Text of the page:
Income in Retirement

I guess many investors will look to investment trusts or income funds to provide their steady 4% or 5% income. When I started my early retirement journey back in 2008, the bulk of my investments were a mix of UK higher yielding shares and ITs. I thought it made sense to try to preserve what capital I had accumulated and from that, maximise the income I could generate.

Looking back however, this was possibly not the best strategy. Hindsight of course is a wonderful thing but the lure of tempting natural yields should not mean the focus of total return is compromised.

A total return of 10% per annum over a decade providing a natural income of just 1% or 2% will always be far superior to a return of 7% which includes a yield of 4%.


The UK market has not offered the best returns for investors over the past decade. This may change as reversion to mean cannot be discounted over the longer period however, until the full saga of Brexit is played out - I am thinking probably at least 10 more years - we will likely continue to face headwinds.

The UK market makes up around 6% of the global market and the top 10 companies account for ~35% of the FTSE 100 index. A globally diverse index fund gives access to over 2,500 companies spread over 50 countries.

I think it makes sense to maintain my globally diverse portfolio. We do not know which areas of the global market will deliver the performance over the coming decade or two. My expectation is for more modest returns compared to the past 10 years. Maybe the UK will recover, maybe not...will the US tech companies continue to deliver or will the growth be delivered by the fast-growing China? Who knows...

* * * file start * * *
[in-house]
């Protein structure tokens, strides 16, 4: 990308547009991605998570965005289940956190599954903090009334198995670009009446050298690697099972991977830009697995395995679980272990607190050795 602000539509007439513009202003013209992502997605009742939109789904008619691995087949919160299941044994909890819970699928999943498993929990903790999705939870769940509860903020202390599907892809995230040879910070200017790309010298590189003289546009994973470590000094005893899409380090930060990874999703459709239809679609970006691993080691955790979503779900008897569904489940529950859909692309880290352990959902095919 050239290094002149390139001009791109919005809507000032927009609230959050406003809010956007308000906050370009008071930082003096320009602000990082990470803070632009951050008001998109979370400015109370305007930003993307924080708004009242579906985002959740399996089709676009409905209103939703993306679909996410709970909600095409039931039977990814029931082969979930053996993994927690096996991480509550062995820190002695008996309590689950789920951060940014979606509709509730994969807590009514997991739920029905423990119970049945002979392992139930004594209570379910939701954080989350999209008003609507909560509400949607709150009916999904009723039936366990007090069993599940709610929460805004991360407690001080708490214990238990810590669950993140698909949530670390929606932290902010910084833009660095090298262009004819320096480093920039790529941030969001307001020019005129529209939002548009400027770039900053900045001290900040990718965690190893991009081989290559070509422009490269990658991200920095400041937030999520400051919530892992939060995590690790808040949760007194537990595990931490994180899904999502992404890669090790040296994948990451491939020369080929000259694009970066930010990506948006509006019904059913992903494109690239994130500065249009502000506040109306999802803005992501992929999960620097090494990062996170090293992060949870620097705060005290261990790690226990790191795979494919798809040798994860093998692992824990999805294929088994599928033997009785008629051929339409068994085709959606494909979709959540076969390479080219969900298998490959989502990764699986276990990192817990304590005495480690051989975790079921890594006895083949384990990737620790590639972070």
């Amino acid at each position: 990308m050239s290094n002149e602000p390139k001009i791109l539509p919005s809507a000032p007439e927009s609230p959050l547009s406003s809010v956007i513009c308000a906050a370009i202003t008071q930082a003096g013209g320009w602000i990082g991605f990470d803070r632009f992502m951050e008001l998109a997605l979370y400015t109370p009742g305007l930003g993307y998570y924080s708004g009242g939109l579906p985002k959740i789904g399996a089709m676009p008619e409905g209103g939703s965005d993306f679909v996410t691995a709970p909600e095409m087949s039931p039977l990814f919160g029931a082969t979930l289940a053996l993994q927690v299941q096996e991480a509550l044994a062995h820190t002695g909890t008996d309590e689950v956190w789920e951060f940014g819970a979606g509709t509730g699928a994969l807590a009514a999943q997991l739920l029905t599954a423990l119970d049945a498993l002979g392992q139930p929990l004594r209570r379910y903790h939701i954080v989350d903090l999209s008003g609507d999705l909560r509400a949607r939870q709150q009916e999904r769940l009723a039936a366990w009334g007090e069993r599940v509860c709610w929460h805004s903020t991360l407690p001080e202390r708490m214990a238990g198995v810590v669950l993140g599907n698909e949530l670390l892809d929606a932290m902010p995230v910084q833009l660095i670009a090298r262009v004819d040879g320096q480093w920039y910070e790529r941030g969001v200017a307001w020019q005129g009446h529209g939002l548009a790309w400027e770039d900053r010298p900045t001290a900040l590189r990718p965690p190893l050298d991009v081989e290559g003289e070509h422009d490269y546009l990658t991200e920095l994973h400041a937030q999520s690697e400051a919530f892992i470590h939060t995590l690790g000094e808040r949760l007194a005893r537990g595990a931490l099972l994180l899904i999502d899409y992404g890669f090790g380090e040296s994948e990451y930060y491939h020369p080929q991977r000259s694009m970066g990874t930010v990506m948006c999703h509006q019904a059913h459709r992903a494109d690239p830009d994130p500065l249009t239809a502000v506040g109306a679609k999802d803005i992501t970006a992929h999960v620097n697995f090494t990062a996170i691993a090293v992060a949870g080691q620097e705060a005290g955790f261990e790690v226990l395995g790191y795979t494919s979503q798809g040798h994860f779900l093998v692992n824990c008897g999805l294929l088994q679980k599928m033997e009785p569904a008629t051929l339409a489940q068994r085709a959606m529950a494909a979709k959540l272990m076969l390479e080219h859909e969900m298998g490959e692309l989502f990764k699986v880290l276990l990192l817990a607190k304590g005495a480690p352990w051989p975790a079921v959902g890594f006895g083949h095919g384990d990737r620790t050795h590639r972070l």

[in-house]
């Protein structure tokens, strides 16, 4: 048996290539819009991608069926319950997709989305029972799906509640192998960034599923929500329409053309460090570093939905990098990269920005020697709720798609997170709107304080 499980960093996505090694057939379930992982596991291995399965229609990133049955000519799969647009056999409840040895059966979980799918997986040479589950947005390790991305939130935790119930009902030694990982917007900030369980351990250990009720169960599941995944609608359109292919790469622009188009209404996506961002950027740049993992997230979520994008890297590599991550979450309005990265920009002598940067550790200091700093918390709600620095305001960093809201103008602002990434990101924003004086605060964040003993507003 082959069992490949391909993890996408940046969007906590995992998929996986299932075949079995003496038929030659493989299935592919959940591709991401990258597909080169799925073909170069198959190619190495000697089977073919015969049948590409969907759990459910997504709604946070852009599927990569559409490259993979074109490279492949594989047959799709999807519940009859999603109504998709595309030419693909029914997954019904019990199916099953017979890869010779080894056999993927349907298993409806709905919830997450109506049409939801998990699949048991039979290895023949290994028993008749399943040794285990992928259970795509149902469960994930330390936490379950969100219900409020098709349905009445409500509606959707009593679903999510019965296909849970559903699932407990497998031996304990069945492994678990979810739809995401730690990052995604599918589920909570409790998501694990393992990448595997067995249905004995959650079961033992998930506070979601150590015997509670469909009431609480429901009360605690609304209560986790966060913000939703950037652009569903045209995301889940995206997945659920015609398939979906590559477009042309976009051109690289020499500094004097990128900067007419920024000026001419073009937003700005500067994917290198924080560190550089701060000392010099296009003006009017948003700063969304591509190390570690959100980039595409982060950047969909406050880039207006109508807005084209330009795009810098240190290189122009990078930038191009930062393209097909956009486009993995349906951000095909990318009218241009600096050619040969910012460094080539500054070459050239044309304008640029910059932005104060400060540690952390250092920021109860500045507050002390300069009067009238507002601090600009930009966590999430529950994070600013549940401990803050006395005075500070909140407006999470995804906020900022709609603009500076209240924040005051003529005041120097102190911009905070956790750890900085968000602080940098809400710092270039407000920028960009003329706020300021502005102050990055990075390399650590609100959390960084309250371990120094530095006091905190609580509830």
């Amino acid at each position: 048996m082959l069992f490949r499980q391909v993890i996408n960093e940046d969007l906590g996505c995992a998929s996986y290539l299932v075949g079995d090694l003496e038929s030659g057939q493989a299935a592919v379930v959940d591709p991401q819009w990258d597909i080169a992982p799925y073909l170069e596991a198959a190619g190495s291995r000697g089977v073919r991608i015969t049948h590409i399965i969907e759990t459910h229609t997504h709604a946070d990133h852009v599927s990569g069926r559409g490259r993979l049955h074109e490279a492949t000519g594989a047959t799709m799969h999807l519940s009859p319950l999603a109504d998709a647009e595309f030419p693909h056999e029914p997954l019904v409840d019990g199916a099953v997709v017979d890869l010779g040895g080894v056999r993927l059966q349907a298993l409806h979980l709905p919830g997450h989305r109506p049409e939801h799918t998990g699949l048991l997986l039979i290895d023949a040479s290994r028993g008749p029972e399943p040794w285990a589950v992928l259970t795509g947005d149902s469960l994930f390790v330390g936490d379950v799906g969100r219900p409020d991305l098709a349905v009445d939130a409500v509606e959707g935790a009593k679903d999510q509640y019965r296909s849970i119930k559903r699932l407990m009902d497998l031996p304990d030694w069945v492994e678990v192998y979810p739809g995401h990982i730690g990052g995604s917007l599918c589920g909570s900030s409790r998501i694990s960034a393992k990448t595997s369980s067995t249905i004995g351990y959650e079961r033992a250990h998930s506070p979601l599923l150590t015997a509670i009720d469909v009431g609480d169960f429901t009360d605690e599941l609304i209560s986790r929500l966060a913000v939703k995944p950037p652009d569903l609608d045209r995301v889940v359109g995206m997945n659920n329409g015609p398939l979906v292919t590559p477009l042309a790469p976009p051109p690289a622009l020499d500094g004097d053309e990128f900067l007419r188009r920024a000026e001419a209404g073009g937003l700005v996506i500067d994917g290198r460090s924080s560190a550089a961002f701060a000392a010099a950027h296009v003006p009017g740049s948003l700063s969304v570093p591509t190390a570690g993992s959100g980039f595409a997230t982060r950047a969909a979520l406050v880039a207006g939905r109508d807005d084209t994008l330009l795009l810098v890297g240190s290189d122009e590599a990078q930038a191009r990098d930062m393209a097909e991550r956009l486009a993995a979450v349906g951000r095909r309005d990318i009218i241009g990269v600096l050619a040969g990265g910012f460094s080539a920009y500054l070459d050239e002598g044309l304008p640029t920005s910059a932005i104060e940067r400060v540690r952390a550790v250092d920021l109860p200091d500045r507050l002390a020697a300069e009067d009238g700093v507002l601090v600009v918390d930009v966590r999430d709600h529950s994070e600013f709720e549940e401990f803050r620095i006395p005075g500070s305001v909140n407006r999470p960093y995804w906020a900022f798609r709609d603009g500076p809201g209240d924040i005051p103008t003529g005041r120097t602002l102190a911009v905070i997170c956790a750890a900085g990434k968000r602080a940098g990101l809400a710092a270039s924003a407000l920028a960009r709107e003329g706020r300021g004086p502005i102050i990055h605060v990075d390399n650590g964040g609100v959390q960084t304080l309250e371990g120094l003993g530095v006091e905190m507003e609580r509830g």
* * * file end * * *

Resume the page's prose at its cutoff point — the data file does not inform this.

Nobody can know when the US bull run will end so for me it's about managing risk which involves maintaining a sensible asset allocation in line with my desire for optimising gains matched with my need for minimising volatility during the next downturn. 

Accepting that nothing is certain, the probability of higher returns from my globally diverse equity exposure means I can hold a higher proportion of lower volatility bonds to achieve the same outcome.

Feel free to leave a comment below. What proportion of UK exposure do you hold compared to global? Do you think the US market is over-valued now?

Wednesday, 22 August 2018

The American Bull Run

Today marks the longest bull run in US history.  Since March 2009 the S&P 500 has gone 3,453 days without a 20% correction. Happy days for investors.

The index has risen by 325% during this period with tech companies such as Apple, Google, Amazon and Microsoft doing much of the heavy lifting. Factor in dividends and the figure is above 400%.

So far this year the US market is up by just over 8% boosted by Trump's decision to slash corporate tax rates from 35% to 21% last year.

Here in the UK markets have gained a modest 190% total return since the crash of 2008/09 however the FTSE has been fairly flat year to date.

How to Proceed from Here